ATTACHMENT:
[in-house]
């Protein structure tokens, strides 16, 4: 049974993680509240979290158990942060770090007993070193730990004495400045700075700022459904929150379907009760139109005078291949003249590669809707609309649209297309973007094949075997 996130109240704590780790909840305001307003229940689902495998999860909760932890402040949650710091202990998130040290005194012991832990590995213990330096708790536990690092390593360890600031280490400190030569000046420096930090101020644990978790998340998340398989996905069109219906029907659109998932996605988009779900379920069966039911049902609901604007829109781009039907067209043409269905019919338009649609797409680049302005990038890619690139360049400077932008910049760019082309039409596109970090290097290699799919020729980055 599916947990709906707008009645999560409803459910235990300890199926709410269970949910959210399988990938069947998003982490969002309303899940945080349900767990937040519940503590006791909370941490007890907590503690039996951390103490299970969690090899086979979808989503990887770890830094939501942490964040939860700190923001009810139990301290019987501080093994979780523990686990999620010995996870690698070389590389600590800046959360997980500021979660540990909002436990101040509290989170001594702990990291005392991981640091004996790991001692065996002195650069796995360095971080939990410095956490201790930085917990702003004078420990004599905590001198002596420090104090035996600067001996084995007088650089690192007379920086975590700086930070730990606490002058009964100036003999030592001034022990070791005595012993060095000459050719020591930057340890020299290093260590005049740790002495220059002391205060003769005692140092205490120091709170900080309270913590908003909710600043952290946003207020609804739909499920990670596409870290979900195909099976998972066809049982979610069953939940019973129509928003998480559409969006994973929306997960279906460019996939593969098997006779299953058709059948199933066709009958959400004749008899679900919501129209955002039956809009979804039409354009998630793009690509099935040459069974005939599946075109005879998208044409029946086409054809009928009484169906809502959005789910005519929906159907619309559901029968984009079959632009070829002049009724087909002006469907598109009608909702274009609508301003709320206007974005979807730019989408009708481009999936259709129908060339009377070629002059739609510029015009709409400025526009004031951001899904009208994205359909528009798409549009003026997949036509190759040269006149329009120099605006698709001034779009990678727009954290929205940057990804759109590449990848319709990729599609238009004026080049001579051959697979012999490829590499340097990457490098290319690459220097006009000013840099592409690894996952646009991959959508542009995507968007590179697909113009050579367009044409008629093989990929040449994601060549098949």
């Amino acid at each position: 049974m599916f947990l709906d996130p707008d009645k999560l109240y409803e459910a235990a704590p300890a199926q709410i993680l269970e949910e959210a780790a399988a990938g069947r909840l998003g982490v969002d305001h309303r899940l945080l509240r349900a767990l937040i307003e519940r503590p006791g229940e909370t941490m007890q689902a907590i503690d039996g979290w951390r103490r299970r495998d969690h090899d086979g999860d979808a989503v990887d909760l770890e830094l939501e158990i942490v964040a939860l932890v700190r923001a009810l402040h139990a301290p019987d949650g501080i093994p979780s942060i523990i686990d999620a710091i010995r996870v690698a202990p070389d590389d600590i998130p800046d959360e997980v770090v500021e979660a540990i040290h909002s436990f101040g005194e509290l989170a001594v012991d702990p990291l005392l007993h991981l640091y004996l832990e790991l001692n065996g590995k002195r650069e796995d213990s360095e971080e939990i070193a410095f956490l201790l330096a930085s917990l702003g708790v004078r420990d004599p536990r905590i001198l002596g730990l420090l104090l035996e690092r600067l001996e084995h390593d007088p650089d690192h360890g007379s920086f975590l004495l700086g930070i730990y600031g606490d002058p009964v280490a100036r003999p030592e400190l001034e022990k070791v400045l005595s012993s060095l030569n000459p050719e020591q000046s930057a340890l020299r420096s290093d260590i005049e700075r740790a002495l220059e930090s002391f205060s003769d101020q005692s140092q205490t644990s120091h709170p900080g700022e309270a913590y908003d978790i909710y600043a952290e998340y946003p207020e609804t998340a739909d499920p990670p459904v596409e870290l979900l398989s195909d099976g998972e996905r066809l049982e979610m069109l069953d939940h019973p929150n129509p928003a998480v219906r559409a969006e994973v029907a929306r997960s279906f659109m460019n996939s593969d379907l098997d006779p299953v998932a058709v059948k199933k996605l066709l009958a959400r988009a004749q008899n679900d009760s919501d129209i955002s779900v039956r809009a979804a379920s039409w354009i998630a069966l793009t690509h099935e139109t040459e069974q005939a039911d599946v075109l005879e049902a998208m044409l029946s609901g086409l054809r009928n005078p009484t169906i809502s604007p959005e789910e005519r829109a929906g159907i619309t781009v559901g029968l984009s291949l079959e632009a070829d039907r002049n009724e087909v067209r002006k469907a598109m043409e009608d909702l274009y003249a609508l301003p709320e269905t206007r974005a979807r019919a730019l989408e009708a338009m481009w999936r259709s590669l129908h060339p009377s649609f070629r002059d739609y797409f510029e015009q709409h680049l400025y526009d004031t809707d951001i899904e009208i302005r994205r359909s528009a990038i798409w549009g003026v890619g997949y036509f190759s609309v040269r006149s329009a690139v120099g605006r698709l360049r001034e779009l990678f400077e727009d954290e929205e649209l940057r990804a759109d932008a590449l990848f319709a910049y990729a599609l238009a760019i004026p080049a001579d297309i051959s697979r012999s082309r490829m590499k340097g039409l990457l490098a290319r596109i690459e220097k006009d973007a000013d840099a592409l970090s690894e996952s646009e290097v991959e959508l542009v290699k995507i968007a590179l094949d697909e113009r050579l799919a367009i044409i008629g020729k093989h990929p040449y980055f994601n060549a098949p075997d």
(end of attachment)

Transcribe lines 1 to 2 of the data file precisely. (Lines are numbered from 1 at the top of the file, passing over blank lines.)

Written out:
[in-house]
């Protein structure tokens, strides 16, 4: 049974993680509240979290158990942060770090007993070193730990004495400045700075700022459904929150379907009760139109005078291949003249590669809707609309649209297309973007094949075997 996130109240704590780790909840305001307003229940689902495998999860909760932890402040949650710091202990998130040290005194012991832990590995213990330096708790536990690092390593360890600031280490400190030569000046420096930090101020644990978790998340998340398989996905069109219906029907659109998932996605988009779900379920069966039911049902609901604007829109781009039907067209043409269905019919338009649609797409680049302005990038890619690139360049400077932008910049760019082309039409596109970090290097290699799919020729980055 599916947990709906707008009645999560409803459910235990300890199926709410269970949910959210399988990938069947998003982490969002309303899940945080349900767990937040519940503590006791909370941490007890907590503690039996951390103490299970969690090899086979979808989503990887770890830094939501942490964040939860700190923001009810139990301290019987501080093994979780523990686990999620010995996870690698070389590389600590800046959360997980500021979660540990909002436990101040509290989170001594702990990291005392991981640091004996790991001692065996002195650069796995360095971080939990410095956490201790930085917990702003004078420990004599905590001198002596420090104090035996600067001996084995007088650089690192007379920086975590700086930070730990606490002058009964100036003999030592001034022990070791005595012993060095000459050719020591930057340890020299290093260590005049740790002495220059002391205060003769005692140092205490120091709170900080309270913590908003909710600043952290946003207020609804739909499920990670596409870290979900195909099976998972066809049982979610069953939940019973129509928003998480559409969006994973929306997960279906460019996939593969098997006779299953058709059948199933066709009958959400004749008899679900919501129209955002039956809009979804039409354009998630793009690509099935040459069974005939599946075109005879998208044409029946086409054809009928009484169906809502959005789910005519929906159907619309559901029968984009079959632009070829002049009724087909002006469907598109009608909702274009609508301003709320206007974005979807730019989408009708481009999936259709129908060339009377070629002059739609510029015009709409400025526009004031951001899904009208994205359909528009798409549009003026997949036509190759040269006149329009120099605006698709001034779009990678727009954290929205940057990804759109590449990848319709990729599609238009004026080049001579051959697979012999490829590499340097990457490098290319690459220097006009000013840099592409690894996952646009991959959508542009995507968007590179697909113009050579367009044409008629093989990929040449994601060549098949």